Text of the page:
What’s going on:
As employees are asked to return to the office after an extended period of remote work due to the pandemic, more employers are observing a need for etiquette refresher courses, according to Work Life. A recent survey of more than 1,500 respondents by ResumeBuilder found that many employees are being perceived as being rusty in a variety of aspects of workplace behavior — including appropriate workplace conversations, dressing suitably, maintaining proper eye contact, and taking appropriate breaks.
Almost half of the respondents surveyed (who hold executive or management titles in companies with 11 or more employees) said that they are currently offering etiquette classes, according to Work Life. Another 18% said that they are planning to implement these kinds of training programs by next year. The study cites that younger Gen Z workers, many of whom started their careers in remote positions, are being targeted to brush up their professionalism skills.
Why it matters:
The call for employees to return to the office by numerous companies in the workforce is a major lifestyle change compared to the remote work environments that employees have grown accustomed to during the COVID-19 pandemic. Remote work has altered workforce perceptions of office norms — especially among many gen z workers who statistically don’t have a lot of experience with traditional office work environments.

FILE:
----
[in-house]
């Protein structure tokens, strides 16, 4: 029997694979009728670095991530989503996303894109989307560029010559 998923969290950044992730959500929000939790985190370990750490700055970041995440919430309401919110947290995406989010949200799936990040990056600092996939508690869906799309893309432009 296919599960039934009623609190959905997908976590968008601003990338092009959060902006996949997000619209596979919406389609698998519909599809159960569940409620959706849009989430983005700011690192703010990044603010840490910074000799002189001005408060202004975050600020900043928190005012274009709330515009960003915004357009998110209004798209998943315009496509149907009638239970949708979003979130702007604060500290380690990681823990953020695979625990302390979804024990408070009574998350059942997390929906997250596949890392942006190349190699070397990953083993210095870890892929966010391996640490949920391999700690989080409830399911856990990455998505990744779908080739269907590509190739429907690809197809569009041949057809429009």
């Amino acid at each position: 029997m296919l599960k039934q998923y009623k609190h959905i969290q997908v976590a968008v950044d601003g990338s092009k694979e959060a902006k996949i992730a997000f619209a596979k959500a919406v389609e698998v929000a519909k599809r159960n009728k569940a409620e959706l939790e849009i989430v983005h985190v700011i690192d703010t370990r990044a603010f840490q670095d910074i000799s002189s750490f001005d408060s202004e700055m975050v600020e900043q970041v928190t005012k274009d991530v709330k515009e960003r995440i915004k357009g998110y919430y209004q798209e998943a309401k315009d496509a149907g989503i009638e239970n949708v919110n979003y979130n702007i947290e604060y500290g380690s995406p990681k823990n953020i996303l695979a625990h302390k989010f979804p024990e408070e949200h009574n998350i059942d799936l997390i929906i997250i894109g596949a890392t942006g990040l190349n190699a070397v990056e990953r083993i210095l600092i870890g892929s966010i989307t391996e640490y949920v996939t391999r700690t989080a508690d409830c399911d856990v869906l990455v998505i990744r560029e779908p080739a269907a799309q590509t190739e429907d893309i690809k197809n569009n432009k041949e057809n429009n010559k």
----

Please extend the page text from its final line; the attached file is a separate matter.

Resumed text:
This change is impacting not only office dynamics but also the perceived competence and professionalism of employees, which can affect productivity, team dynamics, and overall business performance. The fact that hundreds of companies in ResumeBuilder’s survey are investing in etiquette training suggests that soft skills, like appropriate workplace behavior, are still highly valued and necessary in a post-pandemic working environment.
How it’ll impact the future:
The data emphasizes the importance of soft skills training in the new hybrid working world. Even as technical skills remain essential, numerous companies are likely to invest more in developing employees’ interpersonal and professional skills moving forward. This type of training might become a more common part of onboarding — especially for younger employees.